Wednesday, 2 April 2014

Astounding Facts About Your Hair

Our hair is one of our most loved elements of our body. We shampoo it, we condition it, we nourish it and pamper it unconditionally to get the shiny mane of our dreams. But apart from bestowing beauty treatment on our tresses and longing for better hair, how much do we really know about our hair? Think about it. While we may know its colour and texture, what else do we have knowledge about when it comes to the north-most point of our body? In this post, we’re providing some fascinating facts about human hair and a glance into the background of hair that will astound and surprise you!

Your hair contains information about everything that has been in your bloodstream: medicine, drugs, minerals, vitamins etc.

Healthy hair can be stretched up to 30% of its length when wet. If hair does not stretch back to its original state, it’s lacking protein. If it snaps it is either containing too much protein or lacking moisture.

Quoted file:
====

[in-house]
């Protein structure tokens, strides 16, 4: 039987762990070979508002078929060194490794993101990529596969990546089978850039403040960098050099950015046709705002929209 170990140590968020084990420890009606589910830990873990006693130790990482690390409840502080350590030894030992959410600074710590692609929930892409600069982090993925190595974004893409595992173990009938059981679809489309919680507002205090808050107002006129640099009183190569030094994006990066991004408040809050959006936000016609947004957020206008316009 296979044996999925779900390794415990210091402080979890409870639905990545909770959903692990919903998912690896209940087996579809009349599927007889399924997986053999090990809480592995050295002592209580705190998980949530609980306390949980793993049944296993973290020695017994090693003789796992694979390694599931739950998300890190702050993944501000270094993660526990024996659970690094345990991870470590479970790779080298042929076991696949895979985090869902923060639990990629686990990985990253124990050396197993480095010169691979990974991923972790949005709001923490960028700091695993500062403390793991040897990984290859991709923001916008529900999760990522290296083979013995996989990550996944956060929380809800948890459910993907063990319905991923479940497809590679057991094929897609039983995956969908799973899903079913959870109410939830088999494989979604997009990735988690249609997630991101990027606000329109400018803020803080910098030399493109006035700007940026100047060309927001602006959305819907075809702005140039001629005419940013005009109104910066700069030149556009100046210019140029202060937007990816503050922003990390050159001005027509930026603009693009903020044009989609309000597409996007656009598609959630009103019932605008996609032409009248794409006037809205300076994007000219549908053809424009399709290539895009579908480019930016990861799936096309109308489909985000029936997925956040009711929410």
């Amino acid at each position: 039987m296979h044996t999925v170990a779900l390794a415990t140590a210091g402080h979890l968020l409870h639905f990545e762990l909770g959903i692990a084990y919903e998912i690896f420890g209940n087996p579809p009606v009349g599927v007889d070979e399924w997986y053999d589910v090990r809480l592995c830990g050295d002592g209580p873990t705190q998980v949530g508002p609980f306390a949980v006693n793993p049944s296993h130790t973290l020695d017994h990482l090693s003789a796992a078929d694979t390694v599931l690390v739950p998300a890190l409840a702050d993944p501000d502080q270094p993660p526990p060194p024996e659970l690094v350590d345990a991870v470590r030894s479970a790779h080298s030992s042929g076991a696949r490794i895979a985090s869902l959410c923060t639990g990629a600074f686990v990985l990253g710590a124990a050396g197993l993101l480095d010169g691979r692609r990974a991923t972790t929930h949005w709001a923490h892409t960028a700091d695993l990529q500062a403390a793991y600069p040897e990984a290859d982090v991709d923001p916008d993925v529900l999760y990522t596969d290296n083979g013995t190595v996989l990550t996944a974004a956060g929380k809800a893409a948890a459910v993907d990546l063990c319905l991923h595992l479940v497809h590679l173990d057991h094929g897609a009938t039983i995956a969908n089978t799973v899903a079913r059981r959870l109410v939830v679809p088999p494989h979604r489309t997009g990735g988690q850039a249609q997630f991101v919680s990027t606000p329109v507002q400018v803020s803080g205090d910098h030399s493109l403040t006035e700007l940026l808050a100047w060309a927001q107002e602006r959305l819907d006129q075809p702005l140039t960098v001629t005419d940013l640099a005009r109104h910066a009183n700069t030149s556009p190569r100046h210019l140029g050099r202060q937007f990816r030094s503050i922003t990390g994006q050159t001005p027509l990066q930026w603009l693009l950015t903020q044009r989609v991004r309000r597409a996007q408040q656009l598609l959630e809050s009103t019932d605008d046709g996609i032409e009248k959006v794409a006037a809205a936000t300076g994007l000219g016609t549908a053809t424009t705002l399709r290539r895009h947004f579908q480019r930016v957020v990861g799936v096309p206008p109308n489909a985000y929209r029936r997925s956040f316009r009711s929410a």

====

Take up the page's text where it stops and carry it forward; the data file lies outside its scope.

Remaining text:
According to a survey carried out, Blondes are perceived as being fun and flirty; brunettes are seen as smart and serious while redheads are looked on as strong.

On an average human head, there are approximately 100,000 strands of hair.
The hair follicles that we, as humans, have on our heads were formed when we were fetuses in the womb. 




Your hair is composed of the following elements: 50% of Carbon, 21% of Oxygen, 17% of Nitrogen, 6% of Hydrogen and 5% of Sulphur.

During the times of the Renaissance Era, it was fashionable for women to pluck their hairlines in the front in order to push it further back and expose more of their forehead.

We get goose bumps when we are cold, scared or emotional because at the time of a reaction, each muscle of each and every hair strand contracts which in turn causes the hair to rise.

The word shampoo is derived from the Hindu-Urdu word, ‘champna’ meaning “to knead” or “to massage.” 

The word ‘champi’m which means “massage” in Hindi is a derivative of the same word and is used even today.

A strand of hair is stronger than a copper wire of equivalent diameter.




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